Last time, we looked at the National Letter of Intent program and how that impacted D3 soccer players. In this post, we will discuss what it means to “commit” to a D3 program.
How does a player commit to a D3 soccer program? The answer to that question may surprise you. For D3 colleges, there really is no specific, binding action that you can take to commit yourself to a D3 institution. Let’s repeat that— there are no specific, binding actions that commit you to a D3 college or university. (The lone exception to that is if you apply Early Decision— that is binding. For more info on early decision, see the College Board’s website on “Early Decision and Early Action”.)
As we discussed in the last post on the National Letter of Intent, this is a binding program that only applies to schools that participate in NLI program (namely D1 and D2 colleges and universities). Specifically the NCAA prohibits D3 institutions from using letters of intent stating in the NCAA Division III Manual: “An institution, or one that competes in a sport in Division III, shall not use in the recruitment of a prospective student-athlete in a sport classified in Division III any form of a letter of intent or similar form of commitment”.
So how does a student-athlete “commit” to a D3 school? The first choice, of course, is early decision. This option is not available at all schools, but is binding provided you get accepted and can get a workable financial aid package. Other than early decision, there really is no truly binding commitment at the D3 level.
Let’s look at the different types or levels of “commitments” that are typically used by a student-athlete and coach when looking at a D3 college. First is the verbal commitment- “Hey Coach, I really, really thought it over for a long time and I decided that I am going to go to your University in Fall 2012. Can’t wait to be a part of your team”. Let me be frank— this commitment, while it may be sincere and true, is essentially worthless. The student-athlete could wake up the next morning after having made that verbal commitment and change their mind. Do you know any high school aged kids like that? They can and they do and there is nothing restricting them from doing it.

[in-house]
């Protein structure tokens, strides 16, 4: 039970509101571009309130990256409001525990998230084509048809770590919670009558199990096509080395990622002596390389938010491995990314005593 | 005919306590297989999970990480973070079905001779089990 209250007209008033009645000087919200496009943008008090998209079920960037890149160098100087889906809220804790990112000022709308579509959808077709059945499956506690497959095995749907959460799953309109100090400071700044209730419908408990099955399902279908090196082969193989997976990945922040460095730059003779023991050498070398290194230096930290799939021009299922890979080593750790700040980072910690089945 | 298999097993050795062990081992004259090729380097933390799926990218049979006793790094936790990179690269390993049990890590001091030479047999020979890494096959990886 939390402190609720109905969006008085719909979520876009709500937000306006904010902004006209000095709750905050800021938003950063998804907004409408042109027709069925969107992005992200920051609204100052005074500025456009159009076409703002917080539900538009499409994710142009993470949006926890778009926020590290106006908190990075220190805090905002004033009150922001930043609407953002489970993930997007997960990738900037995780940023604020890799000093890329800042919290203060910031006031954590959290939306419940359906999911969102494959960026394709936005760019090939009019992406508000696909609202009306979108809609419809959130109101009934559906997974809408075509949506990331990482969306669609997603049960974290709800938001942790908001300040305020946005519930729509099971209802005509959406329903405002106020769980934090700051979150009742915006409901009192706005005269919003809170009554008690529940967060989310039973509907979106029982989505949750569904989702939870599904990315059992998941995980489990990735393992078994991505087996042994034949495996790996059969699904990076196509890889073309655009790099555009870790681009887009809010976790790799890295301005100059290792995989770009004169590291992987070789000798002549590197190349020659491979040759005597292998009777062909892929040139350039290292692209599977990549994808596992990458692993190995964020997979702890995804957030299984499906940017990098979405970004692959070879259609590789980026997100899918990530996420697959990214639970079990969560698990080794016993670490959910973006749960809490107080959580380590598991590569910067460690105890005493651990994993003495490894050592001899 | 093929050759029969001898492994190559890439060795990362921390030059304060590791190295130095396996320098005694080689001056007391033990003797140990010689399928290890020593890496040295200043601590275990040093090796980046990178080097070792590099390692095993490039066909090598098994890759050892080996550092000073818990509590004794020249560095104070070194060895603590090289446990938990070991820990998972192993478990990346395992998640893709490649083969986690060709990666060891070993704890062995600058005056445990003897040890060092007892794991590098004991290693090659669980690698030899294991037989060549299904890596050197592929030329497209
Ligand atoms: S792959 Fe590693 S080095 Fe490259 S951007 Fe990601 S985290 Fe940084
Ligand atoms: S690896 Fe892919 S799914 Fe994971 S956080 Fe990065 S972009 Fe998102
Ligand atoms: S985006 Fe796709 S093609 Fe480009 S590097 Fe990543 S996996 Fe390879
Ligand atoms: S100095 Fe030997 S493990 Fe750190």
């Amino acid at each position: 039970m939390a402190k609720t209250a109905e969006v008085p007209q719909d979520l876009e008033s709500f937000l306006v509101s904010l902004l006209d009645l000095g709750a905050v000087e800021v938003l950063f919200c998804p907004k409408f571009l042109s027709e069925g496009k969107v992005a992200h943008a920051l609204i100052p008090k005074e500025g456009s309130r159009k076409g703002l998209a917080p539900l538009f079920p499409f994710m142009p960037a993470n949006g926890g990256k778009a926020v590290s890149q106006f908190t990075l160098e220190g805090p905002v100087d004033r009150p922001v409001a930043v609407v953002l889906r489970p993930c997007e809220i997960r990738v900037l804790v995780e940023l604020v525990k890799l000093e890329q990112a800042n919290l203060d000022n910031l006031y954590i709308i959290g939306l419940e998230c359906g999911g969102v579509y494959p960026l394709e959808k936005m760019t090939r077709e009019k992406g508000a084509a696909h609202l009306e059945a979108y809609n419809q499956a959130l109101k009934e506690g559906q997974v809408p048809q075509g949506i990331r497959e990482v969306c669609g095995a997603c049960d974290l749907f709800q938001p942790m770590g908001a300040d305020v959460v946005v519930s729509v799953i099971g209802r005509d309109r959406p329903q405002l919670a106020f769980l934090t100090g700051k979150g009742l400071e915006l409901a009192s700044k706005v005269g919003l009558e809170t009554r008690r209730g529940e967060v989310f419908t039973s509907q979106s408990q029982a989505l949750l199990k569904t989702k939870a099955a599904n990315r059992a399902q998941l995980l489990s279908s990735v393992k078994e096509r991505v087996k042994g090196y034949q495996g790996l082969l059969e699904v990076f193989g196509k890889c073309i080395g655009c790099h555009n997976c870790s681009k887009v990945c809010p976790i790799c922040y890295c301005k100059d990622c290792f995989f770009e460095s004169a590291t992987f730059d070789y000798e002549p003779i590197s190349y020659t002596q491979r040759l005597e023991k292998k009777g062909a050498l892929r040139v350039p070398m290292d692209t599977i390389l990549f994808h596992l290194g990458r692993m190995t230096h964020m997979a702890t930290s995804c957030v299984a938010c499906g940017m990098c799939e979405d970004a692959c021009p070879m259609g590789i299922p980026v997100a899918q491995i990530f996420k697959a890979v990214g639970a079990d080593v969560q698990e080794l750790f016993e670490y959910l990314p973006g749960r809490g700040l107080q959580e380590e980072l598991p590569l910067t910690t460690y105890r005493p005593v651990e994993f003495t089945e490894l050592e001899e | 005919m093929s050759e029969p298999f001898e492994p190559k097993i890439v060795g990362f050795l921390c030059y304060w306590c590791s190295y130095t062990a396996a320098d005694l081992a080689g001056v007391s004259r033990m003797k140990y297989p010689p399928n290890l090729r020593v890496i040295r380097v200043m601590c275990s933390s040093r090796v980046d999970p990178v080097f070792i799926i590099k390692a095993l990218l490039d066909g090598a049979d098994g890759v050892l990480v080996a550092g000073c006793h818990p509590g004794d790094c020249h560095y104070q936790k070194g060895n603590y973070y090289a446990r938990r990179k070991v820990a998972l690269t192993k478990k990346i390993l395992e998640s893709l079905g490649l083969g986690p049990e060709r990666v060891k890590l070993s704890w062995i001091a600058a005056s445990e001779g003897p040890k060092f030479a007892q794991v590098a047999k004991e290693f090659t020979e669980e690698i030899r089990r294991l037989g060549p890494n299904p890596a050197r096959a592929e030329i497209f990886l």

The next level of “commitment” is applying to the school. By filling out an application (and possibly paying an application fee), the student-athlete is showing a greater level of investment in the school by actually applying. Keep in mind this might be a “safety” school and they are only applying in the event that all other applications fall through.
Once a student gets accepted to the institution, the next level of “commitment” is putting down a deposit. For most colleges there is a deposit that student-athletes put down to reserve a place in the incoming class as well as a housing deposit— in this case we will assume they are depositing for both. Usually this deposit is refundable up to a certain date, so even if a student-athlete has applied, been accepted and put down a deposit, they can still withdraw their application and get their deposit back if they request before the cut off date. Moreover, even after the cut off date a student-athlete can still withdraw their application; they just won’t get their deposit refunded. So even though they have gone through all those steps and shown a certain level of “commitment”, they still do not wind up at that school. Starting to get the picture?
The next level of “commitment” is, in addition to all of the above (applied, accepted, deposited), the student-athlete registers for classes. Now at this point, I usually breathe a sigh of relief and figure that the student-athlete has actually committed to my school and they are going to attend. The recruiting part of the process is now over, but it still leads us to the final level of “commitment”.
The final level of “commitment” is when the student-athlete actually shows up for preseason practices in August and is ready to participate. Even though they signed up for classes and have become a student-athlete at my institution, I will know that they are truly “committed” by the hard work and effort that they put into their practices as well as their classes. This stage is outside of the recruiting process, nonetheless equally important for both the student-athlete and coach.
The bottom line is this—Until a student-athlete is on the field for preseason practices, a D3 coach really has no 100% guarantee of which student-athletes are ultimately committed to their program and going to be a part of it. From the student-athlete’s perspective, there is no binding commitment for the student-athlete (beside early decision) and you can change your mind up until the last minute despite what coaches may tell you.
A Happy Thanksgiving to all— it has been a very busy recruiting season! Good luck to all student-athletes in their college searches.
Questions? Comments? Drop us a line at firstname.lastname@example.org.